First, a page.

Photography at the Carter

The Carter’s photography collection began within months of the Museum’s 1961 opening with a gift of three prints from Dorothea Lange and has since grown to over 45,000 exhibition-quality prints that span the history of the medium. It is one of the major repositories of American photography in the world, with special depth in landscape photography and bodies of work that explore the idea of the West, from historic collections dealing with 19th-century colonization and settlement to a complete set of Richard Avedon’s In the American West, a Museum commission. The Carter also holds the archives of photographers Carlotta Corpron, Nell DorrLaura Gilpin, Eliot Porter, Erwin E. Smith, and Karl Struss; significant monographic collections of work by Berenice Abbott and Helen Post; and complete sets of Edward Curtis’ The North American Indian and Alfred Stieglitz’s Camera Notes and Camera Work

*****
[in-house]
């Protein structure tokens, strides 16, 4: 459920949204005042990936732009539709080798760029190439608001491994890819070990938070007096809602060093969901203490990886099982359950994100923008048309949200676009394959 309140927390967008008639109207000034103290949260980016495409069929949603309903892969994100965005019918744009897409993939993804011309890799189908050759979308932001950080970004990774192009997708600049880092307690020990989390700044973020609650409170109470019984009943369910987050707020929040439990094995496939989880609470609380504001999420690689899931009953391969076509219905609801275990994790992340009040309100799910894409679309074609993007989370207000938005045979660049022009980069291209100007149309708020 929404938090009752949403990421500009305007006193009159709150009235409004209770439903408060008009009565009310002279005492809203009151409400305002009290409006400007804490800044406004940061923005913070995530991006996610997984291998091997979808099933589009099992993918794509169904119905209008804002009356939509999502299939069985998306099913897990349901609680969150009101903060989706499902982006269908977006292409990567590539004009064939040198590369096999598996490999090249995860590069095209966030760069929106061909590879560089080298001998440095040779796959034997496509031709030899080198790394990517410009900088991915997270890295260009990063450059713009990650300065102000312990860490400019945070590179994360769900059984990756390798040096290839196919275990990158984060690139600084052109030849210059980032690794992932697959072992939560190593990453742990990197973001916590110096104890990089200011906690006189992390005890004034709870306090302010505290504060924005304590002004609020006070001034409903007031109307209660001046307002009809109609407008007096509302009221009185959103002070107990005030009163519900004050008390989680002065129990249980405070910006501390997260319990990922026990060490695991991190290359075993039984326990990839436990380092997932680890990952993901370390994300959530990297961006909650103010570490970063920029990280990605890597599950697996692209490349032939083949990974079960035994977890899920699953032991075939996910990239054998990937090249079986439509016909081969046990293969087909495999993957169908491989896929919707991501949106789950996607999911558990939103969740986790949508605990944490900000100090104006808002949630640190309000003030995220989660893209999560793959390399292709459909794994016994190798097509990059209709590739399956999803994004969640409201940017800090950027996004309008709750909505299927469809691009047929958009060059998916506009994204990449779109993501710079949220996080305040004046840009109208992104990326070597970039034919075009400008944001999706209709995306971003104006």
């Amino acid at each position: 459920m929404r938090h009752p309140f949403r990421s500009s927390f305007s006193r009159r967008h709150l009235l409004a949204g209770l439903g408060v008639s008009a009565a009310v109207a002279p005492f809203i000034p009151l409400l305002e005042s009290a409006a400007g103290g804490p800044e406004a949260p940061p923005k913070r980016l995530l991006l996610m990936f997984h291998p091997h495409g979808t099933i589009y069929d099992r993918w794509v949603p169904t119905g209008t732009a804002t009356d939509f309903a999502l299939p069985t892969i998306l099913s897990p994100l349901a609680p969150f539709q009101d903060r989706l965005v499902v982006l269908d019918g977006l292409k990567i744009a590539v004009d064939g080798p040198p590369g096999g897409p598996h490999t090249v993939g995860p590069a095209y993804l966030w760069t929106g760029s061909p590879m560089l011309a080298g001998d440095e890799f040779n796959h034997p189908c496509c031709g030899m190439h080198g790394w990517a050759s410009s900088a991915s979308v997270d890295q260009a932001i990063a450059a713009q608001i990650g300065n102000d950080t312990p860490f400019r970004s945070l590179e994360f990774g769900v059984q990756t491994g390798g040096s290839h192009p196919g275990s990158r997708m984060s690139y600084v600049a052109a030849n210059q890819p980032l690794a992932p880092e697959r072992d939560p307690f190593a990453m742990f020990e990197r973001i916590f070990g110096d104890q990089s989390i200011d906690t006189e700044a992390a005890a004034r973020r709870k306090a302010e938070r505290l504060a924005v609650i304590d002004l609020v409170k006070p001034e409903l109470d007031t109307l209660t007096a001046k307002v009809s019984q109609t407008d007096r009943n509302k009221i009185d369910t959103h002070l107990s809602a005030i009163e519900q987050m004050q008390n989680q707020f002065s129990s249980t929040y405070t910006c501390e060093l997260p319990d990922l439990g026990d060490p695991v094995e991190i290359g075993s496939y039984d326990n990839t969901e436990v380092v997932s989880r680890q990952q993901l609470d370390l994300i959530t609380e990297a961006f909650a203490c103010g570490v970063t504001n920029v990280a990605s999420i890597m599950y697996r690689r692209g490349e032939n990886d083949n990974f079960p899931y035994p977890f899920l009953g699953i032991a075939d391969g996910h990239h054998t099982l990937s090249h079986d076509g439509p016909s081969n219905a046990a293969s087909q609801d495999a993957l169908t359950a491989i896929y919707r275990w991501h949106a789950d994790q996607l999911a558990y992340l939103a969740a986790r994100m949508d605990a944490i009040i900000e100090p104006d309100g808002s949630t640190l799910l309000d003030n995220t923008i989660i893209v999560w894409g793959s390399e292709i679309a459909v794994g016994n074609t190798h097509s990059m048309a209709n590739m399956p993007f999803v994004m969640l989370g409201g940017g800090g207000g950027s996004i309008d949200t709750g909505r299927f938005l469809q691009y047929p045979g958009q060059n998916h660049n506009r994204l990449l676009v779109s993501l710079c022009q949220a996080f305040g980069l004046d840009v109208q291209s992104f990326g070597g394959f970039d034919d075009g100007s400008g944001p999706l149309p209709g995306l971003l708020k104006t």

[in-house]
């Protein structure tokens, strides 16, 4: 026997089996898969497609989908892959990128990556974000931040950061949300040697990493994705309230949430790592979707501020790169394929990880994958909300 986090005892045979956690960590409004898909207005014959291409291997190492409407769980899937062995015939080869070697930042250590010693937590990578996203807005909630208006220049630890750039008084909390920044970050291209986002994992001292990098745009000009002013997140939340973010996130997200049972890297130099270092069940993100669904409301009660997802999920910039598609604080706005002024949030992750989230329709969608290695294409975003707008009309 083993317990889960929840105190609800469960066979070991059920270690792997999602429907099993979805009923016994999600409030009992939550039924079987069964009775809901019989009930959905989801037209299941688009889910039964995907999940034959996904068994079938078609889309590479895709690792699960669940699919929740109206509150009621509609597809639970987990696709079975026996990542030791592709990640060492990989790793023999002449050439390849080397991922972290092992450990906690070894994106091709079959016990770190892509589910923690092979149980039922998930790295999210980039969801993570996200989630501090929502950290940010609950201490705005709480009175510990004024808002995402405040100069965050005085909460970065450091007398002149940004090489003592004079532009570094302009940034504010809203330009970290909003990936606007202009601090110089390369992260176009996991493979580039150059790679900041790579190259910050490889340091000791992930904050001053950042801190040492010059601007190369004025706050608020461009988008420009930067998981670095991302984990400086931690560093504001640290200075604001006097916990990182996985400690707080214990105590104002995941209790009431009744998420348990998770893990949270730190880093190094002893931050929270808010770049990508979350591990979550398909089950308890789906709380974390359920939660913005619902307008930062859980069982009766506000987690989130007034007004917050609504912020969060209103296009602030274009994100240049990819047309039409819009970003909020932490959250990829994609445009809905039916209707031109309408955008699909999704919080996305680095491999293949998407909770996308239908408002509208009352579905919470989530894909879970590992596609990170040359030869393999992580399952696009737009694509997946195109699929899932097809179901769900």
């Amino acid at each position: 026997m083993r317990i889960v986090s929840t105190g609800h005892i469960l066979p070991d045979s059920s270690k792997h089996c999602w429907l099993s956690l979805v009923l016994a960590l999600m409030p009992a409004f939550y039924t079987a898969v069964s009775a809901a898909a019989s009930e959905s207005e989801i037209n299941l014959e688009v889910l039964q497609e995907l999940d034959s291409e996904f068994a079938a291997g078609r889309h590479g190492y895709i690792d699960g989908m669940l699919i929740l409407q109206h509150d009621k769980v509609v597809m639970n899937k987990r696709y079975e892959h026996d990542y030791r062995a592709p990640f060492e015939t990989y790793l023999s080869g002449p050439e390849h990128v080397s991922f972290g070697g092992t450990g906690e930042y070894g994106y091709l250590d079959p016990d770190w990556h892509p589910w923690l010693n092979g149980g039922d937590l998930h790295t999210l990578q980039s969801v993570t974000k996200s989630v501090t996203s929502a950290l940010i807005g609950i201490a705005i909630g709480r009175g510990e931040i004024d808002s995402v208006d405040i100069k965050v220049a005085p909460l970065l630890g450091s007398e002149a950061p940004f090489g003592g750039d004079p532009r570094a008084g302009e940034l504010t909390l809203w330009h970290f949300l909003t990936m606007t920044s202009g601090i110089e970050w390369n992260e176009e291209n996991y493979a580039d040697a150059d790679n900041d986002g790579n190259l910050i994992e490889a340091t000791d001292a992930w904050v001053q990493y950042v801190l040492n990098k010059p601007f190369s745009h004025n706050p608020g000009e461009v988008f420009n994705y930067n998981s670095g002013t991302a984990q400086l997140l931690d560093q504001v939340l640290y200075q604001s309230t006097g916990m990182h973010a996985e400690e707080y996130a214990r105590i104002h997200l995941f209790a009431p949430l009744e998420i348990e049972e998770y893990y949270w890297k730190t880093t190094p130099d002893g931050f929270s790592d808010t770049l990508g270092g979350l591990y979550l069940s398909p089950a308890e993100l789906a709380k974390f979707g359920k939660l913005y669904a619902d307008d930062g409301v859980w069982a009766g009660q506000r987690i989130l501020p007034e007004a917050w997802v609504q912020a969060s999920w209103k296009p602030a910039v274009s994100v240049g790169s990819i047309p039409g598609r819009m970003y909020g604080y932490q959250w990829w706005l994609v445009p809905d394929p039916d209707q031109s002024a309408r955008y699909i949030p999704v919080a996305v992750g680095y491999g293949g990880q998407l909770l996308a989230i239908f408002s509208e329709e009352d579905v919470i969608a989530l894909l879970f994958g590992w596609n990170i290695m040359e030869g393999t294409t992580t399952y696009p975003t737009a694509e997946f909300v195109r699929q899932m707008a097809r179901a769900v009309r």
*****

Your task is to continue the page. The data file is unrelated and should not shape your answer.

Photographs are light-sensitive and susceptible to fading. As a result, they may only be exhibited occasionally and for short periods of time. Photographs not on view may be seen by appointment in the Museum’s Study Room

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